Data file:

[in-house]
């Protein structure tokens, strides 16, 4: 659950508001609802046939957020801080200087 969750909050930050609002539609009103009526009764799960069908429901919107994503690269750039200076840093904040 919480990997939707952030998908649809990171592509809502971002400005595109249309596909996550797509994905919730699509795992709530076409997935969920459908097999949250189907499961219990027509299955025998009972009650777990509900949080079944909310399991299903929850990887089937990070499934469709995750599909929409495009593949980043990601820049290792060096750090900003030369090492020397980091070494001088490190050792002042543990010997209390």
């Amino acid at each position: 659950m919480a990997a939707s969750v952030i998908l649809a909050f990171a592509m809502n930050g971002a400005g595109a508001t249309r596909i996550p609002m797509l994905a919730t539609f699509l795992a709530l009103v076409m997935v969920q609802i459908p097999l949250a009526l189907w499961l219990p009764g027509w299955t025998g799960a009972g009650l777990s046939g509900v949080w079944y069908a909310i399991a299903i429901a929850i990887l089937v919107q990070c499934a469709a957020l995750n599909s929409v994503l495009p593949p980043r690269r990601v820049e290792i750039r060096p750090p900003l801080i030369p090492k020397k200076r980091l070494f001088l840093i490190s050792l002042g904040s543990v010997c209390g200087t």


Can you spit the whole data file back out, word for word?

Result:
[in-house]
């Protein structure tokens, strides 16, 4: 659950508001609802046939957020801080200087 969750909050930050609002539609009103009526009764799960069908429901919107994503690269750039200076840093904040 919480990997939707952030998908649809990171592509809502971002400005595109249309596909996550797509994905919730699509795992709530076409997935969920459908097999949250189907499961219990027509299955025998009972009650777990509900949080079944909310399991299903929850990887089937990070499934469709995750599909929409495009593949980043990601820049290792060096750090900003030369090492020397980091070494001088490190050792002042543990010997209390």
């Amino acid at each position: 659950m919480a990997a939707s969750v952030i998908l649809a909050f990171a592509m809502n930050g971002a400005g595109a508001t249309r596909i996550p609002m797509l994905a919730t539609f699509l795992a709530l009103v076409m997935v969920q609802i459908p097999l949250a009526l189907w499961l219990p009764g027509w299955t025998g799960a009972g009650l777990s046939g509900v949080w079944y069908a909310i399991a299903i429901a929850i990887l089937v919107q990070c499934a469709a957020l995750n599909s929409v994503l495009p593949p980043r690269r990601v820049e290792i750039r060096p750090p900003l801080i030369p090492k020397k200076r980091l070494f001088l840093i490190s050792l002042g904040s543990v010997c209390g200087t």